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Drug Discovery

A small molecule in the gut could explain bariatric surgery’s anti-diabetic effects

The sulfated bile acid activates similar biochemical pathways as the surgery does and helps mice clear glucose quickly

by Ariana Remmel
August 6, 2020

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Bariatric surgery is the leading treatment for obesity and metabolic diseases. The procedures, which generally involve changes to how a person’s digestive system takes in food, not only lead to significant weight loss, but also cause remission of type II diabetes within days of an operation by a mechanism that’s poorly understood. Now, researchers at Harvard Medical School have identified a single small molecule that could contribute to the surgery’s anti-diabetic effects and could point to a possible new treatment for the condition.

Medicinal chemists have long sought a pharmaceutical alternative to bariatric surgery to treat type II diabetes. One well-known drug target is glucagon-like peptide-1 (GLP-1), a hormone produced in the gut that increases insulin sensitivity and glucose tolerance. GLP-1 is secreted when a bile acid receptor called Takeda G-protein receptor 5 (TGR5) gets activated.

TGR5’s involvement in the hormone’s release inspired scientists to start looking at bile acids as a possible source of bariatric surgery’s anti-diabetic effects. Harvard chemical biologist Sloan Devlin was interested in them too, but wanted to study the molecules a little differently. Researchers, she says, had previously “been looking at bile acids in circulating blood after bariatric surgery.” Further, researchers “had been looking at pools of bile acids—up to 50 different molecules at a time—as opposed to individual bile acid metabolites.”

Devlin and Harvard bariatric surgeon Eric Sheu wanted to go to the source of bile acids, the gut, in their search for molecules with anti-diabetic effects. Because Devlin felt that single molecules, not groups of them, would play a significant role in those effects, the researchers interrogated the individual bile acids in the gut and feces of mice after sleeve gastrectomy—a common bariatric surgery that removes a portion of the stomach. Using ultra-high performance liquid chromatography–mass spectrometry, the team found a single compound with increased concentrations in the gut after surgery—cholic acid-7-sulfate (CA7S) (Nat. Chem. Biol. 2020, DOI: 10.1038/s41589-020-0604-z). “We found the same molecule was increased in [human] patients after surgery compared to before surgery,” Devlin says.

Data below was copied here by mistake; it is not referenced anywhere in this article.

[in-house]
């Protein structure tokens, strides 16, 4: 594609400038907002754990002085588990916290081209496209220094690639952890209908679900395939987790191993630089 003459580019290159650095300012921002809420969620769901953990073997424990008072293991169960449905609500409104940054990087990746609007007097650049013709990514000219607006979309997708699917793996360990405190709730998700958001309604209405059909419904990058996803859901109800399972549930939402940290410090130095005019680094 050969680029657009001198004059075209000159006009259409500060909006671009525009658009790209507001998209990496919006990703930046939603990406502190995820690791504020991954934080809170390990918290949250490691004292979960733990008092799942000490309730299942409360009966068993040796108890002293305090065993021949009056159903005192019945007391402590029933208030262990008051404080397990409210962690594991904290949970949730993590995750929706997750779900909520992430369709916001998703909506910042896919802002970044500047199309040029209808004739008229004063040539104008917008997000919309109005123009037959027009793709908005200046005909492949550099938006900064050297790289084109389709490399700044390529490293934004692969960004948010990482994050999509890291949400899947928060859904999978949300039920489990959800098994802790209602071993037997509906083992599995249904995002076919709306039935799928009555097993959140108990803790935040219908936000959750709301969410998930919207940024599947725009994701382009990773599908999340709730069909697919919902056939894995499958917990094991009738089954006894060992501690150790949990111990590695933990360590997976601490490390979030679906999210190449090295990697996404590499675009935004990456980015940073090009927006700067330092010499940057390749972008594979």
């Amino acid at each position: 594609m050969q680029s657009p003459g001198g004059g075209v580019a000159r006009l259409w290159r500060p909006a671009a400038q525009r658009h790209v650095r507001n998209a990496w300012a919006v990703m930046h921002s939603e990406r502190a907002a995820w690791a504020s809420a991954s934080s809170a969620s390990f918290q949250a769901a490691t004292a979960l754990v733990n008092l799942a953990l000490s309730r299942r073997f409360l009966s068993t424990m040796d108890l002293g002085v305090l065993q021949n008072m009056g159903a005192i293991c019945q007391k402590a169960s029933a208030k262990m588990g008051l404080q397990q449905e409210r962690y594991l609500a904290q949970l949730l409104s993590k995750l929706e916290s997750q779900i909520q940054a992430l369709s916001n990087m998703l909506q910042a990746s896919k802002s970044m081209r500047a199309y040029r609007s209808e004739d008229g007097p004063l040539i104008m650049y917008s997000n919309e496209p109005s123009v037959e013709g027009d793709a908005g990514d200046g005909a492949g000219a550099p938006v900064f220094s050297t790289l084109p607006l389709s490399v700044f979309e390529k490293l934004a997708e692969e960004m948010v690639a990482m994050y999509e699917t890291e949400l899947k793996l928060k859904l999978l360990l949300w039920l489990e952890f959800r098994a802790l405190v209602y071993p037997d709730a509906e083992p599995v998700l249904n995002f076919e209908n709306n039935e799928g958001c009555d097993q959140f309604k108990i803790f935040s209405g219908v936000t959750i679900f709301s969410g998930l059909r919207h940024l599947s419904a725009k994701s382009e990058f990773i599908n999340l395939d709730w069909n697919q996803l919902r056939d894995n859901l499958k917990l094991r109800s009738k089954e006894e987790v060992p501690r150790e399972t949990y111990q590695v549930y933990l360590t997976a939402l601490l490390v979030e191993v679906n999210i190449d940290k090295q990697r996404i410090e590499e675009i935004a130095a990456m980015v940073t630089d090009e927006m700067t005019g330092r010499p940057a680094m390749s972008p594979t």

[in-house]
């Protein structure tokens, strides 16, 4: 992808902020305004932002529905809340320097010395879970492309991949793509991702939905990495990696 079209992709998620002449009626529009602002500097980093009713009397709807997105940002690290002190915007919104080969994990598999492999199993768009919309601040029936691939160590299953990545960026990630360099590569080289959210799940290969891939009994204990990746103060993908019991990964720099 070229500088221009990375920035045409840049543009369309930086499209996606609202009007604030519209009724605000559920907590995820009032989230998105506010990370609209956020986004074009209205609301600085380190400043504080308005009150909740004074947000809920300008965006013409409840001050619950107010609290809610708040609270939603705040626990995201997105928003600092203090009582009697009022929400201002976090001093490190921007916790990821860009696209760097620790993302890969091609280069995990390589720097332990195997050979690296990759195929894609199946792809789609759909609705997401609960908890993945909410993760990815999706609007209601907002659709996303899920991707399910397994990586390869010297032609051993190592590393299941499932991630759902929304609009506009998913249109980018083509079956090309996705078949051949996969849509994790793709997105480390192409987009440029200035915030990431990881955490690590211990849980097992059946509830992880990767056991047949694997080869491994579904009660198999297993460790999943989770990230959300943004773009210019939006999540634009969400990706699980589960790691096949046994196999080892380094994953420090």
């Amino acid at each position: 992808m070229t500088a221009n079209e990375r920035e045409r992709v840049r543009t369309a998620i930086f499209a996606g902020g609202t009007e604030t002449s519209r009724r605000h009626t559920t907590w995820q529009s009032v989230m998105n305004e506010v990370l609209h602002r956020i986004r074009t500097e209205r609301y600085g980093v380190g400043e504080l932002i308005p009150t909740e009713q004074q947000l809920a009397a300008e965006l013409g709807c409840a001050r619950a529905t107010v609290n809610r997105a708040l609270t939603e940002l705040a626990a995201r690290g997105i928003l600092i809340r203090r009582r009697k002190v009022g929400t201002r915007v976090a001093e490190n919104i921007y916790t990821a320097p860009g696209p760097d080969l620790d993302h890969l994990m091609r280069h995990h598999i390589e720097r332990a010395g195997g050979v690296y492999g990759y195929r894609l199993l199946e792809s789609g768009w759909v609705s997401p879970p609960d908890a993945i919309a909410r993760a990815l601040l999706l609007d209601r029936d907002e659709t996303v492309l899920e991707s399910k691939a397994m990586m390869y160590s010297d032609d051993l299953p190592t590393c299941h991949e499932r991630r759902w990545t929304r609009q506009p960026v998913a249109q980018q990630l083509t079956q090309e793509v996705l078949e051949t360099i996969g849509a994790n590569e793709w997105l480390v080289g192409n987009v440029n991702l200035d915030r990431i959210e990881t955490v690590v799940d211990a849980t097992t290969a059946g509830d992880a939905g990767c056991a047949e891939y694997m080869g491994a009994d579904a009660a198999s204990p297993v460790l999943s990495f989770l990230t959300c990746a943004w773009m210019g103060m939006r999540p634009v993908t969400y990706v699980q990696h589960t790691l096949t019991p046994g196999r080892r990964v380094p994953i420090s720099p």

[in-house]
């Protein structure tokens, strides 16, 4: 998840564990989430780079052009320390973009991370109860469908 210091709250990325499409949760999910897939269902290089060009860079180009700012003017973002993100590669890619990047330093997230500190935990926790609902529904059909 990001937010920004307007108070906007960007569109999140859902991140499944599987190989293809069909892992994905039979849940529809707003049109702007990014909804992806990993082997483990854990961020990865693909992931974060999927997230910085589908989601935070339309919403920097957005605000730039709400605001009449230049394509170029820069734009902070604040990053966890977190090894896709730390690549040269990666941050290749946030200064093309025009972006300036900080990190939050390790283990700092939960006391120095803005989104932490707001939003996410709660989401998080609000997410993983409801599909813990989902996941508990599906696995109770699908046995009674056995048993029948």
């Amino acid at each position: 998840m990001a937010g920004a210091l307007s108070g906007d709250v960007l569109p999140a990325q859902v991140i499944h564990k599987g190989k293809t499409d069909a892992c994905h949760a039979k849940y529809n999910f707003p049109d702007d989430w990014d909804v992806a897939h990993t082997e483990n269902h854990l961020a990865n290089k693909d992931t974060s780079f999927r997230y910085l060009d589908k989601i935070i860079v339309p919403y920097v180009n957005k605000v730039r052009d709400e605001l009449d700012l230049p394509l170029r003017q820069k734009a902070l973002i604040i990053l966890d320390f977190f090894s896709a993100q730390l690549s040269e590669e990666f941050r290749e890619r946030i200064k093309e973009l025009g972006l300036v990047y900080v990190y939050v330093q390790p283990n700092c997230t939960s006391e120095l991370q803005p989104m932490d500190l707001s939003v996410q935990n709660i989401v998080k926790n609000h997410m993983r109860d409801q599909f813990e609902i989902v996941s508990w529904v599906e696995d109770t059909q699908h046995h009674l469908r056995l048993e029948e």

In experiments in both animal and human cell lines, the team showed that the sulfated bile acid activates TGR5, leading to the secretion of GLP-1. They also showed that CA7S increases the expression of TGR5, which makes the receptor more easily activated by other molecules in the gut. By making it easier for the receptor to turn on, CA7S could have long-term benefits on regulating blood glucose levels beyond a single dose.

In another experiment, when the team fed diabetic mice a sugary meal, those animals treated with CA7S cleared the glucose from their system faster than untreated mice. The research team thinks that finding suggests this molecule is a promising drug candidate for treating the disease.

Scientists had previously identified CA7S in the gut, but they didn’t study the molecule further because they thought that sulfated bile acids were waste products or surfactants without other biochemial functions. “People have thought of these molecules going in the garbage heap, not realizing that they might be active as they’re being excreted from the body,” Sheu says.

CA7S has a couple properties that suggest it could be a potential therapeutic for treating diabetes. Not only can the molecule be effective when swallowed, the researchers also found that it does not leave the gut and does not circulate in the bloodstream. As a result, the molecule probably would not cause side effects associated with TGR5 activation in other tissues such as gall stones and heart dysrhythmias.

John Chiang, a biochemist at Northeast Ohio Medical University who was not involved in the study, said in an email that CA7S derivatives have the potential to be “used as drug therapy to replace bariatric surgery,” but further tests in humans are required. He thinks that understanding how this molecule gets made will also be important to understanding its application to human medicine. “It cannot be ruled out that gut bacteria may be involved in synthesis of CA7S,” because microbial communities also change after bariatric surgery, Chiang says.

Devlin’s team agrees and is currently investigating the question. “What I can say right now is we do think the microbiome is involved,” Devlin says.

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